There is a simplistic view of the world that some people have – that there are good, law-abiding citizens, and then there is a criminal class from whom those good people need to be protected against. This binary view of the world leads to dysfunctional policies like mandatory minimums, high incarceration rates, high recidivism and overcrowding of jails and other correctional facilities.
There is, however, an emerging understanding that the truth is far more nuanced and complicated than this, and that our society needs to challenge many assumptions about what the pathways should be for arrest, detention, trial and incarceration.
At both ends of the process – at the front end where people are arrested and detained ahead of court proceedings, through probation and supervision models that are either associated with prison sentences or alternatives to them, and all the way through to the timing and opportunity for final release, parole and the re-establishment of rights and economic opportunity, the simplistic view of the world does more harm not only to people caught up in the criminal justice system, but also to the community at large.
Lock ’em up
We’ve been conditioned to think in terms of “getting the bad guys off the street”, and in this context, notions of pretrial release are assumed to lead naturally to increased crime (since the bad guys are back on the street again, and can do nothing BUT commit more crime). The evidence suggests the opposite, however, when appropriate measures are put in place to consider individuals’ need to be detained and the costs to them and others of doing so.
We know that jails are overpopulated, and we should recognize the fiscal impact that this has on a community and our country as a whole, even if some refuse to consider the moral imperative to provide people with an assumption of innocence ahead of a trial. To house, feed, clothe and care for people for days, weeks or months while waiting for their opportunity to go before a court costs, (at the very least) the crowding out of so many other priorities for public funding and support.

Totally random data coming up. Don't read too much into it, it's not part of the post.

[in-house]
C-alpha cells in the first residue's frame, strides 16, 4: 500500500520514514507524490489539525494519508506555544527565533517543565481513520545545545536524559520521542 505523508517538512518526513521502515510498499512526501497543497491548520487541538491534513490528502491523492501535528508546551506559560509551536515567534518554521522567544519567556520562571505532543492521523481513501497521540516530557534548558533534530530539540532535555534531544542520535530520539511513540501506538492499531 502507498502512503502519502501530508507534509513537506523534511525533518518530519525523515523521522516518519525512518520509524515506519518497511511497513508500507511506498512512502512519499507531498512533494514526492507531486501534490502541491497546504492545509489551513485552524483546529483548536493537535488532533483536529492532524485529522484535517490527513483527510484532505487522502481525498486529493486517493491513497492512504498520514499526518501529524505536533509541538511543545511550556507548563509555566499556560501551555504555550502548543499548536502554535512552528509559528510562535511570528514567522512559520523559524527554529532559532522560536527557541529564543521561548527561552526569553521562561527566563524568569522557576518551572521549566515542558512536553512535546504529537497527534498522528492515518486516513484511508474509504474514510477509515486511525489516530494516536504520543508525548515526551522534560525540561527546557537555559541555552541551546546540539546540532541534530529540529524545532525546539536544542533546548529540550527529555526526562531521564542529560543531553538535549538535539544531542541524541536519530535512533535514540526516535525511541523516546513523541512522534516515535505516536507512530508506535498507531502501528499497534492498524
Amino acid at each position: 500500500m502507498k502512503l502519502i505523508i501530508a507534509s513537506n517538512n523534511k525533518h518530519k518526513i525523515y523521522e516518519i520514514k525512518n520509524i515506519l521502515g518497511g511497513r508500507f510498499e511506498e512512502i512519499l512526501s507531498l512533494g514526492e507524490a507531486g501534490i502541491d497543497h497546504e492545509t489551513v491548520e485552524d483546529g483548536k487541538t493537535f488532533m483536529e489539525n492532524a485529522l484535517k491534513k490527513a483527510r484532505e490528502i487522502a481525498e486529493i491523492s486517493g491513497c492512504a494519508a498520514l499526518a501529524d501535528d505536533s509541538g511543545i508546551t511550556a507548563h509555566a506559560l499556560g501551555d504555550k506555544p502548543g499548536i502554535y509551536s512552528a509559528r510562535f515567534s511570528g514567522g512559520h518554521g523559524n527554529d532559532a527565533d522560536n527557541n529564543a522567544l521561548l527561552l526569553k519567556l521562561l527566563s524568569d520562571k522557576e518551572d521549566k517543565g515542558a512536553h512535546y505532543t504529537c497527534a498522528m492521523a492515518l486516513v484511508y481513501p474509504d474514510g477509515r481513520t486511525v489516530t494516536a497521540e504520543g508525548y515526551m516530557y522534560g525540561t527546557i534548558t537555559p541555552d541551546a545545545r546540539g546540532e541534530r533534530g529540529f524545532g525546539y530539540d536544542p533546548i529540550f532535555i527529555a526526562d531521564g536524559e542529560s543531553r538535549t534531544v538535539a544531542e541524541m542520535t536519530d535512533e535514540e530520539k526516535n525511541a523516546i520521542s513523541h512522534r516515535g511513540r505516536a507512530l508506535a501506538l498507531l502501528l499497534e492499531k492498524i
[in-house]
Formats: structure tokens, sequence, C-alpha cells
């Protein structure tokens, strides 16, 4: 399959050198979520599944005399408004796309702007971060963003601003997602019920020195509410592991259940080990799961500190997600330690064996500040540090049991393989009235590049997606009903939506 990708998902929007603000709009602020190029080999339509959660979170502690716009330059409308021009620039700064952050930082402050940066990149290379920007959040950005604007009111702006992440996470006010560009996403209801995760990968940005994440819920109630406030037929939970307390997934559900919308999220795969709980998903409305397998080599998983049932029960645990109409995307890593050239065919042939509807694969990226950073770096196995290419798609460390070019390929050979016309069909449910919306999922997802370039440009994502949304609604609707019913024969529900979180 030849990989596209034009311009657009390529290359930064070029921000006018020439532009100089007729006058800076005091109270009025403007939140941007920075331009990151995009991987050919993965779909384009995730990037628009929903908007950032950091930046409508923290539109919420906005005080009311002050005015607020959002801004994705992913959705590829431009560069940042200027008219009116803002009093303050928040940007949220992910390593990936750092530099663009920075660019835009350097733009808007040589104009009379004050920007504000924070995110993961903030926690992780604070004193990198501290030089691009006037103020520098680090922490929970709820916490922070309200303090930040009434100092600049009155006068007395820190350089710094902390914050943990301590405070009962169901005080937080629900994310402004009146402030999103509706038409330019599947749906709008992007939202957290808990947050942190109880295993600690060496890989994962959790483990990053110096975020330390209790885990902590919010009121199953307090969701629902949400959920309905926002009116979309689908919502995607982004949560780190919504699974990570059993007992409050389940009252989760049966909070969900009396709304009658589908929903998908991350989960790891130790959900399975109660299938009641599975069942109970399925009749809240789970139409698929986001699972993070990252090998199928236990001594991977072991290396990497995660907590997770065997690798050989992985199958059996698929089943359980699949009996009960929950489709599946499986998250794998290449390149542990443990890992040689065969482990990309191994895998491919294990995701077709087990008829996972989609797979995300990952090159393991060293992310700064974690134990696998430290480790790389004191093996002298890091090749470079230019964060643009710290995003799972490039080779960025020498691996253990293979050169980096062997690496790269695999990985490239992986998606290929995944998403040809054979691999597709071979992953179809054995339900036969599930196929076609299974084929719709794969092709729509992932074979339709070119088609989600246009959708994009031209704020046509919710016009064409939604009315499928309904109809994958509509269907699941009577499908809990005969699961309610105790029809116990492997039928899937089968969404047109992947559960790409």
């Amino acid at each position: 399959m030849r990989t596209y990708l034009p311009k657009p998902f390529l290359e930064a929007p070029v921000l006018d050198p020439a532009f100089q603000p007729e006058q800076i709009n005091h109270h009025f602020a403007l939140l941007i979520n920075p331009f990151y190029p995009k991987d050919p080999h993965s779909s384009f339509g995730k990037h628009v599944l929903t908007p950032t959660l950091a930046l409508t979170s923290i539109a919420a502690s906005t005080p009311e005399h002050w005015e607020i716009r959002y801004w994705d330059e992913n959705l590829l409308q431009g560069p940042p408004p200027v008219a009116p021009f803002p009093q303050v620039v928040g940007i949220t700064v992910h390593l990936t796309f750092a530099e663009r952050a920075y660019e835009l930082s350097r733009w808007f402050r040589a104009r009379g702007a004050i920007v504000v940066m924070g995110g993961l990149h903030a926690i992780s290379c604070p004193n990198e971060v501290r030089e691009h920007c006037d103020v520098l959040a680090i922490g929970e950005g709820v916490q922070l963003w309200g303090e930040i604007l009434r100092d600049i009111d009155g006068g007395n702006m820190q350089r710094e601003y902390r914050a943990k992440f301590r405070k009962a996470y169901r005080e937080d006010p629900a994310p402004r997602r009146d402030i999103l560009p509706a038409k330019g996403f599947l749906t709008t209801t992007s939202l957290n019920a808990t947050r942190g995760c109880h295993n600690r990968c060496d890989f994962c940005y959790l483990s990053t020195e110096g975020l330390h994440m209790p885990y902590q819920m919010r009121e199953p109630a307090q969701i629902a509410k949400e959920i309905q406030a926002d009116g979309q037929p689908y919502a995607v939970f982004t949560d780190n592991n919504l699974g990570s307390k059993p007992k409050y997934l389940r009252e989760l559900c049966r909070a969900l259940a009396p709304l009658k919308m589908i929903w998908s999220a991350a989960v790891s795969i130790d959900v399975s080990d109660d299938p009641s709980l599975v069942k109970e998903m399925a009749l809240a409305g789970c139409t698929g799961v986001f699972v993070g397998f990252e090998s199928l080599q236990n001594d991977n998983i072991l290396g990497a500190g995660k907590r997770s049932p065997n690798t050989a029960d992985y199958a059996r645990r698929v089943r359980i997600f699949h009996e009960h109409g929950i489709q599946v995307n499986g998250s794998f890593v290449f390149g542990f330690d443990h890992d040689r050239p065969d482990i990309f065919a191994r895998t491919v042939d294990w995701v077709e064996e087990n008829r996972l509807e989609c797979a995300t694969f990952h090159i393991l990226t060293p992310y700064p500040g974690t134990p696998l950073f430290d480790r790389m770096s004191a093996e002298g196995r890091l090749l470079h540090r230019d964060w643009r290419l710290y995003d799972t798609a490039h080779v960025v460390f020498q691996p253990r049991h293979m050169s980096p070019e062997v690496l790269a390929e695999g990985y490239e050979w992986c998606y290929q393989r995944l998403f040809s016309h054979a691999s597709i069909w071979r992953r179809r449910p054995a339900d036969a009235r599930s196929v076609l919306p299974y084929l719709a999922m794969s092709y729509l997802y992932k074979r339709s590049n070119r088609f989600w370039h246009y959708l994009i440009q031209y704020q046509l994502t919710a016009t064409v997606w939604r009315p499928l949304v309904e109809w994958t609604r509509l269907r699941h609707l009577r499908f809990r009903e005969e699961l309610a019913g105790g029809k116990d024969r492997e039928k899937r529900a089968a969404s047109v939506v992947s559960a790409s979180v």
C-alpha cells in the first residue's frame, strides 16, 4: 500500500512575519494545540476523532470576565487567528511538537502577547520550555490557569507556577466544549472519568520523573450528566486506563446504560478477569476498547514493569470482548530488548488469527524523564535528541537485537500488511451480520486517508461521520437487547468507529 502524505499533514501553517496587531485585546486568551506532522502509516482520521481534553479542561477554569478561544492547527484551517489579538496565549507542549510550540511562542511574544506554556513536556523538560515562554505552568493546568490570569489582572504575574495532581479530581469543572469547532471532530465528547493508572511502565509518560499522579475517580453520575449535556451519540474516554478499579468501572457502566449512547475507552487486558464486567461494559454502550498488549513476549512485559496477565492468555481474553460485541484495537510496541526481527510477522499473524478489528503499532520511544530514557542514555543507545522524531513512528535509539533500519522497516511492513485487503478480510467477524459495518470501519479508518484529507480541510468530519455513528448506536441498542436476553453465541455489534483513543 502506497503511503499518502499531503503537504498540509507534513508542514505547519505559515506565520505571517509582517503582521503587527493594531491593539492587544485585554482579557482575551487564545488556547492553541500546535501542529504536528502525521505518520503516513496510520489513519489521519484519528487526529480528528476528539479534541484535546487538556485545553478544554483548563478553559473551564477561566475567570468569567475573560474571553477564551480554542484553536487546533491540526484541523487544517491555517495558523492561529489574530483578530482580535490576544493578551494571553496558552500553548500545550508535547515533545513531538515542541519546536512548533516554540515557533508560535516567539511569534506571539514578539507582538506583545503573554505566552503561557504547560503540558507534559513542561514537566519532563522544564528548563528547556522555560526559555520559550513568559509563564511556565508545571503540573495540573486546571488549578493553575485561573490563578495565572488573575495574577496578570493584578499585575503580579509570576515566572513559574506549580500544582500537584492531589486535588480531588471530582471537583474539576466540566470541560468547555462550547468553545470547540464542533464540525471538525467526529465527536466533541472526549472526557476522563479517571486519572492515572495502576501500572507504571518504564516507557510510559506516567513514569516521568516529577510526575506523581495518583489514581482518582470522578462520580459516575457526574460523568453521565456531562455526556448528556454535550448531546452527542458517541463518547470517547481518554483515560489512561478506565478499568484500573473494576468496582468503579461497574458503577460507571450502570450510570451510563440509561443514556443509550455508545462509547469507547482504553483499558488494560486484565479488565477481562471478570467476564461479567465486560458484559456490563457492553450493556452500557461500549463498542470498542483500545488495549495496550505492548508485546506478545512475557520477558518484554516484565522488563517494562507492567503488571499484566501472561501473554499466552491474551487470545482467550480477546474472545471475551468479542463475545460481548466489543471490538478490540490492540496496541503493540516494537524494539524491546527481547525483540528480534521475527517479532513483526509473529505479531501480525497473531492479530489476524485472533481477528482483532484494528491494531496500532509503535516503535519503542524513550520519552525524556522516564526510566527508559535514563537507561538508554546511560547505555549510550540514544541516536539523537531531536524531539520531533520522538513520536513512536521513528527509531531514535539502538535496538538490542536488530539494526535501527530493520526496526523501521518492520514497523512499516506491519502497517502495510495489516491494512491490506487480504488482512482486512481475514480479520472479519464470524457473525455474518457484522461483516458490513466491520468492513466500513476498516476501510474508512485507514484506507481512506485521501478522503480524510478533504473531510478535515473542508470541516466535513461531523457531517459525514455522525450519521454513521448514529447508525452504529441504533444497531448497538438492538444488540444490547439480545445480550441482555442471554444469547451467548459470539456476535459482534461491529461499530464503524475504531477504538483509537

Living in (unnecessary) fear?
But what of the risks of releasing people who have been arrested? Aren’t they a danger to society? The answer is, probably not, and if they are, we can, with a high level of certainty, make that assessment and prevent those people from being released.
In fact, it’s not simply that pretrial release of many arrestees has no impact on our safety, it’s that such measures may actually make us more safe. Individuals that spend more time in detention are more likely to engage in criminal behavior later. Recidivism rates go up the longer people stay in jail, away from family, friends, employment opportunities, church and other social networks.
For the safety of our community, we should strive to limit the time that anyone is exposed to and experiences detention, with clear exceptions for those who engage in violent crime or have a higher likelihood of not appearing for scheduled court appearances.